In reply to Ed Baker, that indeed happens during switching, and is the source of the so-called "dynamic power" (aFCV^2) that is causing so much trouble at the moment. No smoke, but potential fire as switching power densities get ridiculous :-)

David Ashton

2/7/2013 7:37 PM EST

As I recall FETS act not so much as switches but as constant current sources? So if both are on with A at Vdd/2 you'll get a defined current flow through both of them, not a huge (ie smoke-liberating) current. This is used in some applications that use CMOS as linear amps, they're not great but they work.

David Ashton

2/7/2013 7:40 PM EST

Fairchild actually put out an app note for using CMOS like this:

http://www.fairchildsemi.com/an/AN/AN-88.pdf

DrQuine

2/7/2013 10:31 PM EST

Disproving such a proposal is best accomplished by trying it out. Sometimes the results are unexpected and you may learn something. What actually happens when the proposed circuit is constructed? Do the behavior and behavior match the predictions above? With observations in hand, will some adjustments make a difference? [Unfortunately, I don't have the resources to try it out myself.)

Max the Magnificent

2/8/2013 1:47 PM EST

I agree -- what we need now is someone with the required FETs and a test bench -- if all else fails I'll pick some up from Mack Electronics when i visit them on Monday as I just mentioned in the following blog eetimes.com/electronics-blogs/other/4406626/What-light-through-yonder-window-breaks-?Ecosystem=programmable-logic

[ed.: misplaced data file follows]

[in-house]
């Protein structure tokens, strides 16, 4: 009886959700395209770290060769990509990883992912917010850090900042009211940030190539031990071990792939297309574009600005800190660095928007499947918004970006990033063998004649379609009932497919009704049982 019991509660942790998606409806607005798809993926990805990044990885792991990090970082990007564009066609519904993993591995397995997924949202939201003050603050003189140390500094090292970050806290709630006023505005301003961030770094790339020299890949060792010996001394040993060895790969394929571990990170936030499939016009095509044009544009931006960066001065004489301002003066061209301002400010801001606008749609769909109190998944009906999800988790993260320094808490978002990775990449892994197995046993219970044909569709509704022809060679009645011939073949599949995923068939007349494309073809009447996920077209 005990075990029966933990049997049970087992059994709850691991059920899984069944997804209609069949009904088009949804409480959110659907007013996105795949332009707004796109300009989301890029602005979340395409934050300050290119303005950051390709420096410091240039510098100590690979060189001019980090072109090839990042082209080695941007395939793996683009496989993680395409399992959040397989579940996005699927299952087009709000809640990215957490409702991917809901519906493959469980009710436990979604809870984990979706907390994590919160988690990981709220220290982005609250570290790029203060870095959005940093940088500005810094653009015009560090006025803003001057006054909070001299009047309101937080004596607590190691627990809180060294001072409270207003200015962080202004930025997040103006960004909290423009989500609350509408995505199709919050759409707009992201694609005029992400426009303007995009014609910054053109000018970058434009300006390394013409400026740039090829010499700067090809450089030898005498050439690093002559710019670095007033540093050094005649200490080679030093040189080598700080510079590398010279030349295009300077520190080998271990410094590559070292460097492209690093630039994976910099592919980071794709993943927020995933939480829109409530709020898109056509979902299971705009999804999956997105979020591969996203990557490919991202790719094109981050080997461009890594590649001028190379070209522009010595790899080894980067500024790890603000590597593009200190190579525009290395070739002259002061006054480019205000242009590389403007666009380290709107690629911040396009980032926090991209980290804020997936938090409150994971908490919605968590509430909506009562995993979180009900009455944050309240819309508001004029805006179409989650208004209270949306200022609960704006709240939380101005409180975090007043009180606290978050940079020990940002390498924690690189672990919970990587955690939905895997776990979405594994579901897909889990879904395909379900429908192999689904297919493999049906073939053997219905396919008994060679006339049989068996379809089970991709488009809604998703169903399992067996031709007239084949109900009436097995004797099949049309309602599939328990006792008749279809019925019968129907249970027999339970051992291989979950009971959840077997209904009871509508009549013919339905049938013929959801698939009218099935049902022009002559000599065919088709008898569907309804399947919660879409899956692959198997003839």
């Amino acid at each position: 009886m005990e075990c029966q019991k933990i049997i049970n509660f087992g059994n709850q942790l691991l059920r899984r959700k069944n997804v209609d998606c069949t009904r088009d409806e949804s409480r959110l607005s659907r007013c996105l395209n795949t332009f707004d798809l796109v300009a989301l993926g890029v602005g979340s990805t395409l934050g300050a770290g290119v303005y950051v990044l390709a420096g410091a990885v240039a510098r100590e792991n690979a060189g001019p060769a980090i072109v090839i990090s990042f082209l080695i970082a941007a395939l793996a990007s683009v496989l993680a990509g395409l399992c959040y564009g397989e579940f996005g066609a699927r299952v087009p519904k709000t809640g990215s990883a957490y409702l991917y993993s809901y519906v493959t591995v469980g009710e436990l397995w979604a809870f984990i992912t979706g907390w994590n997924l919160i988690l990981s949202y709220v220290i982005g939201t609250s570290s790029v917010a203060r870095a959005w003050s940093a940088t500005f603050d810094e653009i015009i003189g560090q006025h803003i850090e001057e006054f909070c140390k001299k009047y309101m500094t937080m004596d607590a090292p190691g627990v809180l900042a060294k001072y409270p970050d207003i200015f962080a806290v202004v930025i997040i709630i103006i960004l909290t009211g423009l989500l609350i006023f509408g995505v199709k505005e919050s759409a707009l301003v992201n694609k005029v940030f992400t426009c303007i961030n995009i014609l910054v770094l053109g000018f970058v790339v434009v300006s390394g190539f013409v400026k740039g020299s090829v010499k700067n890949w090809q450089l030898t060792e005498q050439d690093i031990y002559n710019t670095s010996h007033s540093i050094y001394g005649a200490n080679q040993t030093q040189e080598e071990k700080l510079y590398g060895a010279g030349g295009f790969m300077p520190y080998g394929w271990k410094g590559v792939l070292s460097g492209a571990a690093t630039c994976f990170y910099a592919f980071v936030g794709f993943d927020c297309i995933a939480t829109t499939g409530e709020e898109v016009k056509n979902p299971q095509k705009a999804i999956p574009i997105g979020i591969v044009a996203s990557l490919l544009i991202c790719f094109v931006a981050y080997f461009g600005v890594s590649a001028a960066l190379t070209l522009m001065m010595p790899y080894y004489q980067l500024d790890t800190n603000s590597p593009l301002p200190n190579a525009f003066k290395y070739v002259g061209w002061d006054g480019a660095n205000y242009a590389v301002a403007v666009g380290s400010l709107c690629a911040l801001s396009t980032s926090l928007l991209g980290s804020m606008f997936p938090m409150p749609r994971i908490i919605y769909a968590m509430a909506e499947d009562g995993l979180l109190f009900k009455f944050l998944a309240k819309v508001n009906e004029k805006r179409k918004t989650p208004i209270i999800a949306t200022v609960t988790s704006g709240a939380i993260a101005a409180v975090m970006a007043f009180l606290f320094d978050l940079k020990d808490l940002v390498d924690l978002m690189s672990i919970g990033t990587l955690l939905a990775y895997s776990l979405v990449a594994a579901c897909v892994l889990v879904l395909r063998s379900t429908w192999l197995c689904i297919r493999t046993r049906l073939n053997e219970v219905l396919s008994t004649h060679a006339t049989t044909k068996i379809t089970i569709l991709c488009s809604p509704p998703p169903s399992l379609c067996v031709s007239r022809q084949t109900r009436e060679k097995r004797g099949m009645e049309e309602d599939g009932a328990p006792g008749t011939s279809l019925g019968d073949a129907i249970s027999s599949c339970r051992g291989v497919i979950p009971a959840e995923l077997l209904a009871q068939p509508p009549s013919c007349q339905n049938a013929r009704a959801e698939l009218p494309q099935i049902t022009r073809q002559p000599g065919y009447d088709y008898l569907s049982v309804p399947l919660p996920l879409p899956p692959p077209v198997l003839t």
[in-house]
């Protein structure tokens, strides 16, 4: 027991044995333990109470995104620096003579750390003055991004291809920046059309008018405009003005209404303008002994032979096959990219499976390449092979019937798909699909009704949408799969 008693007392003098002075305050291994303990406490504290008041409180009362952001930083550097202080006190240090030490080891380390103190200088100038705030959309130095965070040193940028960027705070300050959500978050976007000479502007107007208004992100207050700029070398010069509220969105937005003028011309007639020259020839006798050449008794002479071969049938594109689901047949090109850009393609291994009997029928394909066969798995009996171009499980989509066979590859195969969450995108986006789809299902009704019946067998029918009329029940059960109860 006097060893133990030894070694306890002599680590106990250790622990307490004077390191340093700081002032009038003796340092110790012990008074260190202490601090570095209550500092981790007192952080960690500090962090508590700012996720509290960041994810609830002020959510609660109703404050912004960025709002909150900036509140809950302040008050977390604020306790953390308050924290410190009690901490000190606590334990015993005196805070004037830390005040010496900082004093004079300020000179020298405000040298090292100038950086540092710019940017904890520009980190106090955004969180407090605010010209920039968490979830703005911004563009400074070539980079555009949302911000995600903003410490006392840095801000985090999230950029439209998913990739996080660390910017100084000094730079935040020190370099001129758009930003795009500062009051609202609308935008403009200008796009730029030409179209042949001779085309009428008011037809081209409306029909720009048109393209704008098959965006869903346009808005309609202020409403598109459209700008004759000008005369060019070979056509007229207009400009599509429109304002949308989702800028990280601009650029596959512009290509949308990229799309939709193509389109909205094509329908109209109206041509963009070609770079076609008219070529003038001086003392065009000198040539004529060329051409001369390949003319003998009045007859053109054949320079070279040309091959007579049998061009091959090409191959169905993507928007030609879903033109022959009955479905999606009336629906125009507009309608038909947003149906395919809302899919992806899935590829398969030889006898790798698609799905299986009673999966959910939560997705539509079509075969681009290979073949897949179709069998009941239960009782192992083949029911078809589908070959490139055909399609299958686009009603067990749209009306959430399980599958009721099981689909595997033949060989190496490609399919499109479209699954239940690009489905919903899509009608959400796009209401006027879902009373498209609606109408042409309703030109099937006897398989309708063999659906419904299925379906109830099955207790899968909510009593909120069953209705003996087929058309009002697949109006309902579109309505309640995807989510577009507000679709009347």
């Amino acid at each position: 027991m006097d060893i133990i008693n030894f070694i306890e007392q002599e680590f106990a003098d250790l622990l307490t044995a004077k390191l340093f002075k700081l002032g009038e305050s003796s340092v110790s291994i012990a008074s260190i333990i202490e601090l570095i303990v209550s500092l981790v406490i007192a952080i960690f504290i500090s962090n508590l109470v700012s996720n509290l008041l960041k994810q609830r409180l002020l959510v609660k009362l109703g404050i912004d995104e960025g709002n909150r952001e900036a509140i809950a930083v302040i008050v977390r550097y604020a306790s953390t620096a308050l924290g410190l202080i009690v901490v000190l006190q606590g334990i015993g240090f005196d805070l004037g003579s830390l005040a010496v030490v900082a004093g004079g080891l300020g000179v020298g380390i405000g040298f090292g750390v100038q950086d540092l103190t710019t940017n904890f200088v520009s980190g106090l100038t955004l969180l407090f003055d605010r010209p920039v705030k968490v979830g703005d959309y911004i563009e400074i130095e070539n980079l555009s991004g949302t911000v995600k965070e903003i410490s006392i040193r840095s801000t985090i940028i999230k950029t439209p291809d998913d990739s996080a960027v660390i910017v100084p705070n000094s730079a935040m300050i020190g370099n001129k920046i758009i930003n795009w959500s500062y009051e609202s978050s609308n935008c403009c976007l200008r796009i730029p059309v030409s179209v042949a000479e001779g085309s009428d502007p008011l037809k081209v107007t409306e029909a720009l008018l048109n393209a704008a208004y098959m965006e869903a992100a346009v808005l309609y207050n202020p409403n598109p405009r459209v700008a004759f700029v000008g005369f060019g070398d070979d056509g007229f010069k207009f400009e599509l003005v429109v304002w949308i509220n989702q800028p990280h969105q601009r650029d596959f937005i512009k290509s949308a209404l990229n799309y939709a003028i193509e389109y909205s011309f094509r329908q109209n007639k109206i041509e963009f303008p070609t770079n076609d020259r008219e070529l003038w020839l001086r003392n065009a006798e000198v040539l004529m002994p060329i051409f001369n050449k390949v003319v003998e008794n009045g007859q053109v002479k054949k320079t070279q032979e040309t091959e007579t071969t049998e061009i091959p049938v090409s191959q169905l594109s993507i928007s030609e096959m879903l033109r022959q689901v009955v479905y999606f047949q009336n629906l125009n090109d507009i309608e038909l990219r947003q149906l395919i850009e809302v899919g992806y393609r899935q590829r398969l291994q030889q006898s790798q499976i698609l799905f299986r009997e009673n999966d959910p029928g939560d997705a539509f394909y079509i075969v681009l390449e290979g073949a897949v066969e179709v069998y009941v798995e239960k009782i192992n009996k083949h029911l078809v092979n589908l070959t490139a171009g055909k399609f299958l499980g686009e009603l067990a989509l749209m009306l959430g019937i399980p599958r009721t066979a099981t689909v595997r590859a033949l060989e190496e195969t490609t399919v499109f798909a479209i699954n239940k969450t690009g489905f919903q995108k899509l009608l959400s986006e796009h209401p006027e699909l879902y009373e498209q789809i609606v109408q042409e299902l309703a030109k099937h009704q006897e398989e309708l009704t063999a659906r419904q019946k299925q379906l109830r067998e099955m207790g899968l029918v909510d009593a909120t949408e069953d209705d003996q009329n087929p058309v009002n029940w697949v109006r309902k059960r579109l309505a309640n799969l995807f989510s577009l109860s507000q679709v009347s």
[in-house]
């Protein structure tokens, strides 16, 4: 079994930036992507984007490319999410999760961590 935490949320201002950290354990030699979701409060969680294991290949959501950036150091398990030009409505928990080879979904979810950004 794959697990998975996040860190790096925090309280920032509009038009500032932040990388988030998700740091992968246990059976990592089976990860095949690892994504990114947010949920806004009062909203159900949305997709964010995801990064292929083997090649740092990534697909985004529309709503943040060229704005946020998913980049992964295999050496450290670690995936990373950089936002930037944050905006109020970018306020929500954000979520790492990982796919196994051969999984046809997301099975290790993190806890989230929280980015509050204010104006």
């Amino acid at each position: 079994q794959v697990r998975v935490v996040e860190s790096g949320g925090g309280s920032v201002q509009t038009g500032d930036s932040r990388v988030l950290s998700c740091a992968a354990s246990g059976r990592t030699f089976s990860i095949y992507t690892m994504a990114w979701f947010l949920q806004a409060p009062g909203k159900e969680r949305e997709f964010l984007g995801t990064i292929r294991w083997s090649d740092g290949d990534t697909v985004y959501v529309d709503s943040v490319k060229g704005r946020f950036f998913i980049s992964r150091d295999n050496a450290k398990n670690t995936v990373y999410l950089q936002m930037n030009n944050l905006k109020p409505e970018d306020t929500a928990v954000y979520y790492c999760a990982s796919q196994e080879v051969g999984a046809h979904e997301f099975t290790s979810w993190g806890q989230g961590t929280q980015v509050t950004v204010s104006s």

seaEE

2/7/2013 11:20 PM EST

I agree with DrQuine, try it out. Next week we can see if the column is titled Max's Hot FETs.

ecrahuljain

2/8/2013 2:06 AM EST

the problem lies here in the design itself as ....
when considering the n-mos .... when 'a' terminal is logic 'high' ie equal to 1 then the n-mos transistor is in cutoff mode since the Vgs here would be 1-1=0 thus would be less than Vth ie threshold and thus would not conduct hence the above design is faulty....

eugen.saffert

2/11/2013 4:27 AM EST

Hi Max,
there is a typo in your artikle just above the NOT gate truth table where it says:
"PMOS transistor Tr1 will be turned On, and output 'y' will be connected to VSS (logic 1) via Tr1."
Tr1 of course connects the output to VDD not VSS.

Max the Magnificent

2/11/2013 6:14 PM EST

Arrgghhh!!! Good catch -- I just went back and fixed it -- thanks for the "heads up" -- Max

bcarso

2/13/2013 3:27 PM EST

If the FETs are depletion mode devices (most JFETs are, some DMOS are) then think of the circuit as a complementary source follower, with slightly less than unity voltage gain for mid-rail signals. Such circuits are not that unusual as analog domain buffers.

But as I stated above, for logic we have a problem even with such devices, as the voltage gain is always less than unity. Inverters have voltage gain. Non-inverters do not unless they have embedded within them inverters :)